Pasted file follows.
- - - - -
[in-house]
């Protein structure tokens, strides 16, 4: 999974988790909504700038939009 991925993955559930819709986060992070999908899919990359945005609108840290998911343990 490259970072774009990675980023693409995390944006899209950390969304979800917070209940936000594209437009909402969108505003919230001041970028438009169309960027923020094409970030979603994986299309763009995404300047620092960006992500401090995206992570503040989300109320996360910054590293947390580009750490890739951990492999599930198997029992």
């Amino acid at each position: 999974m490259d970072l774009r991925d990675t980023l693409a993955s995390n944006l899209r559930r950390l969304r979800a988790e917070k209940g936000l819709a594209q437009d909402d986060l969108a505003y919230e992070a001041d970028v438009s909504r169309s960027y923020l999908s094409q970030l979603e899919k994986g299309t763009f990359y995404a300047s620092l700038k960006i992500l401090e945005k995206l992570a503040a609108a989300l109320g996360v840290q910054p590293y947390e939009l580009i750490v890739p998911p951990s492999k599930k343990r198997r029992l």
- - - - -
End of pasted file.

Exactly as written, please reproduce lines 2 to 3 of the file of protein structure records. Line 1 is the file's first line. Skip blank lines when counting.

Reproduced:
């Protein structure tokens, strides 16, 4: 999974988790909504700038939009 991925993955559930819709986060992070999908899919990359945005609108840290998911343990 490259970072774009990675980023693409995390944006899209950390969304979800917070209940936000594209437009909402969108505003919230001041970028438009169309960027923020094409970030979603994986299309763009995404300047620092960006992500401090995206992570503040989300109320996360910054590293947390580009750490890739951990492999599930198997029992």
């Amino acid at each position: 999974m490259d970072l774009r991925d990675t980023l693409a993955s995390n944006l899209r559930r950390l969304r979800a988790e917070k209940g936000l819709a594209q437009d909402d986060l969108a505003y919230e992070a001041d970028v438009s909504r169309s960027y923020l999908s094409q970030l979603e899919k994986g299309t763009f990359y995404a300047s620092l700038k960006i992500l401090e945005k995206l992570a503040a609108a989300l109320g996360v840290q910054p590293y947390e939009l580009i750490v890739p998911p951990s492999k599930k343990r198997r029992l």